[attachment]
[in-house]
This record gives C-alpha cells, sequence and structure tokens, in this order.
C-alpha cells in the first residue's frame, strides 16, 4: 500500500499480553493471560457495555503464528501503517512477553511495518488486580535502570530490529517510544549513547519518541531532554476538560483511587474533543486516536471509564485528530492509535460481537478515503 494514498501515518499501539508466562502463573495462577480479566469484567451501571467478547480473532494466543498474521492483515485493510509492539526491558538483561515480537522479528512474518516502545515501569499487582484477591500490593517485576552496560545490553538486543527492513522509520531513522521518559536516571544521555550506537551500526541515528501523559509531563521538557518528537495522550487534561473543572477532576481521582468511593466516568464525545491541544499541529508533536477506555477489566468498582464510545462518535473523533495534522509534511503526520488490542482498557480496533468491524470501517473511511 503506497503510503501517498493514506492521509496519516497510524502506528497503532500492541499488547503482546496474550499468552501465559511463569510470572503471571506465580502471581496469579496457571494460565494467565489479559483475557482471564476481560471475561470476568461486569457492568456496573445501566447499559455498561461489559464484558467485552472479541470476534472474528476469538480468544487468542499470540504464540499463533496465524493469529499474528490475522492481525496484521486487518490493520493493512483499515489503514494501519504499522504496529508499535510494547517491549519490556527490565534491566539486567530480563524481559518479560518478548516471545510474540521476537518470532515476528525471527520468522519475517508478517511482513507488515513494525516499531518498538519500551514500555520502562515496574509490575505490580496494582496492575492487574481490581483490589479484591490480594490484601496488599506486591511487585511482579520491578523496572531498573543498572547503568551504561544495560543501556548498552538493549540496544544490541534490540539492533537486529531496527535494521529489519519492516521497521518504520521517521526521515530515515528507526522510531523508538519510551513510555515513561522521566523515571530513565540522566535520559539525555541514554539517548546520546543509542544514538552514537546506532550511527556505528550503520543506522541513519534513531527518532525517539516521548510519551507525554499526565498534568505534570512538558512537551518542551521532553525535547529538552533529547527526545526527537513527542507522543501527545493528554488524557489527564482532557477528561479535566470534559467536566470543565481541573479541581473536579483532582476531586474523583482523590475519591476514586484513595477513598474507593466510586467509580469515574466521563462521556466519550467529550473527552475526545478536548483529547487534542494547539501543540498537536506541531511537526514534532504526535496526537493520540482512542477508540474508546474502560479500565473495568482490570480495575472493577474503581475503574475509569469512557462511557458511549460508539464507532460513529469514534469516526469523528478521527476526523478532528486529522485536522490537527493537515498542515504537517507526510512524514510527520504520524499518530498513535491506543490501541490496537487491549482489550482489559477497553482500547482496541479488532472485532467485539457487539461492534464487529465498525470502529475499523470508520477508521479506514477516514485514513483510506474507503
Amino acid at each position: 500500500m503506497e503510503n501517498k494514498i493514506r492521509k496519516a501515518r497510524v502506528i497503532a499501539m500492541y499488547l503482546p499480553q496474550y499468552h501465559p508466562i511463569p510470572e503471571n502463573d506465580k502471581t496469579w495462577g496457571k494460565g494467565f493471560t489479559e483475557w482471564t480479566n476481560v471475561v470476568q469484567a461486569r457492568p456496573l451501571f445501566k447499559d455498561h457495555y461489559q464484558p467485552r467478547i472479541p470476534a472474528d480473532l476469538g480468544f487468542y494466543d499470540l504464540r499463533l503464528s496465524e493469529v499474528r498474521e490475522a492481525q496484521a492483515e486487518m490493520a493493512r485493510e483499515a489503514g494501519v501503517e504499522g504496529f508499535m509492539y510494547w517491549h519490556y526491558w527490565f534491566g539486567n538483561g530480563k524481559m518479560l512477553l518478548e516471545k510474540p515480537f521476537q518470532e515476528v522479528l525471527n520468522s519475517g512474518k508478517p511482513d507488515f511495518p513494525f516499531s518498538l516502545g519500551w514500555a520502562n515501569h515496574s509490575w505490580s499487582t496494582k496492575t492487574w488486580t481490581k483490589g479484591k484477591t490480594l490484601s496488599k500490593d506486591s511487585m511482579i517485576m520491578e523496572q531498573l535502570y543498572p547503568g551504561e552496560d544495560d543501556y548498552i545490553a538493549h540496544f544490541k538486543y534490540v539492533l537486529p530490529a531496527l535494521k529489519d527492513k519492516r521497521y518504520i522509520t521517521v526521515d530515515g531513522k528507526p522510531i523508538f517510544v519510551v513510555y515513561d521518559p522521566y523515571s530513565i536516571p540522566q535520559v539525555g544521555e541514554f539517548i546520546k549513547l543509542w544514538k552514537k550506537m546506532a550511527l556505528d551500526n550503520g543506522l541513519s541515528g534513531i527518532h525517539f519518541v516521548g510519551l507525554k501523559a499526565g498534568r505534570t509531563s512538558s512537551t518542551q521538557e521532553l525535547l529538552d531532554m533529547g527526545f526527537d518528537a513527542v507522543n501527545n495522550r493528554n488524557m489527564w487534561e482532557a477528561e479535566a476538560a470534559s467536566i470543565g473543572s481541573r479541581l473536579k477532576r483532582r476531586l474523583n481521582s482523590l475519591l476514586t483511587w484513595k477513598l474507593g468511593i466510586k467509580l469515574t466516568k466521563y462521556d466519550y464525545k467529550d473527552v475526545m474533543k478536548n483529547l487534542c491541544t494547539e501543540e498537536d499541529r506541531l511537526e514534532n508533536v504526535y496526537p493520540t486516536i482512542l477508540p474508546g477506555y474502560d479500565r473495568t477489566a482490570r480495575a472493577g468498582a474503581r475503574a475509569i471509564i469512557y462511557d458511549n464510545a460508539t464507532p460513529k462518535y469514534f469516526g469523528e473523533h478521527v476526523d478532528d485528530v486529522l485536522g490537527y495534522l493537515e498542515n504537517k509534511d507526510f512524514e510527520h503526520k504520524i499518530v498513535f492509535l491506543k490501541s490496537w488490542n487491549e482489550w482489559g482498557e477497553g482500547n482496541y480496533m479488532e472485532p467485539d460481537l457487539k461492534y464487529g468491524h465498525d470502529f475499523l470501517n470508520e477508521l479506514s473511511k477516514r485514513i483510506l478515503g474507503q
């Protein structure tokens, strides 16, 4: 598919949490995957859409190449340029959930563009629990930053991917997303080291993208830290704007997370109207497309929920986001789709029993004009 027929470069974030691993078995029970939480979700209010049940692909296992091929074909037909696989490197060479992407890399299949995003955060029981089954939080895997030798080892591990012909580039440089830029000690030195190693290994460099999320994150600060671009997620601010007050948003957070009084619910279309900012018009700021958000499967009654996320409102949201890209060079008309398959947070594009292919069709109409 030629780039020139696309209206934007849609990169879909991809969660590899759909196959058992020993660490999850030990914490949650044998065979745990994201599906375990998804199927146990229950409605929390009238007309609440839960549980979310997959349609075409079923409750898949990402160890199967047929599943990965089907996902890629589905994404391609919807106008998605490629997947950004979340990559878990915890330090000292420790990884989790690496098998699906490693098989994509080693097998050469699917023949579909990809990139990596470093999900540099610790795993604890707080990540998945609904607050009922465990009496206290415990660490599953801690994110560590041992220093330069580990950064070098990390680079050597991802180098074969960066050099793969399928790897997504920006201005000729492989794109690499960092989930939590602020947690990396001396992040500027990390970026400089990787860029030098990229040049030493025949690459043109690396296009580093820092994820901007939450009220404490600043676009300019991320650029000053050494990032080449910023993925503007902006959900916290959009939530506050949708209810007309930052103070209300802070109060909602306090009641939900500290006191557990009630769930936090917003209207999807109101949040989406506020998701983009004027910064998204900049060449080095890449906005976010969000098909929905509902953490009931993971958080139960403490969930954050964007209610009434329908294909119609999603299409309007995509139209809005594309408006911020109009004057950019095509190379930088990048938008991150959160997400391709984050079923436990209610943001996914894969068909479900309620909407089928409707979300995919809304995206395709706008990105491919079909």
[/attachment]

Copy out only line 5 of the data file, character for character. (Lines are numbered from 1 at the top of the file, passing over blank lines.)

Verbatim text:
């Protein structure tokens, strides 16, 4: 598919949490995957859409190449340029959930563009629990930053991917997303080291993208830290704007997370109207497309929920986001789709029993004009 027929470069974030691993078995029970939480979700209010049940692909296992091929074909037909696989490197060479992407890399299949995003955060029981089954939080895997030798080892591990012909580039440089830029000690030195190693290994460099999320994150600060671009997620601010007050948003957070009084619910279309900012018009700021958000499967009654996320409102949201890209060079008309398959947070594009292919069709109409 030629780039020139696309209206934007849609990169879909991809969660590899759909196959058992020993660490999850030990914490949650044998065979745990994201599906375990998804199927146990229950409605929390009238007309609440839960549980979310997959349609075409079923409750898949990402160890199967047929599943990965089907996902890629589905994404391609919807106008998605490629997947950004979340990559878990915890330090000292420790990884989790690496098998699906490693098989994509080693097998050469699917023949579909990809990139990596470093999900540099610790795993604890707080990540998945609904607050009922465990009496206290415990660490599953801690994110560590041992220093330069580990950064070098990390680079050597991802180098074969960066050099793969399928790897997504920006201005000729492989794109690499960092989930939590602020947690990396001396992040500027990390970026400089990787860029030098990229040049030493025949690459043109690396296009580093820092994820901007939450009220404490600043676009300019991320650029000053050494990032080449910023993925503007902006959900916290959009939530506050949708209810007309930052103070209300802070109060909602306090009641939900500290006191557990009630769930936090917003209207999807109101949040989406506020998701983009004027910064998204900049060449080095890449906005976010969000098909929905509902953490009931993971958080139960403490969930954050964007209610009434329908294909119609999603299409309007995509139209809005594309408006911020109009004057950019095509190379930088990048938008991150959160997400391709984050079923436990209610943001996914894969068909479900309620909407089928409707979300995919809304995206395709706008990105491919079909």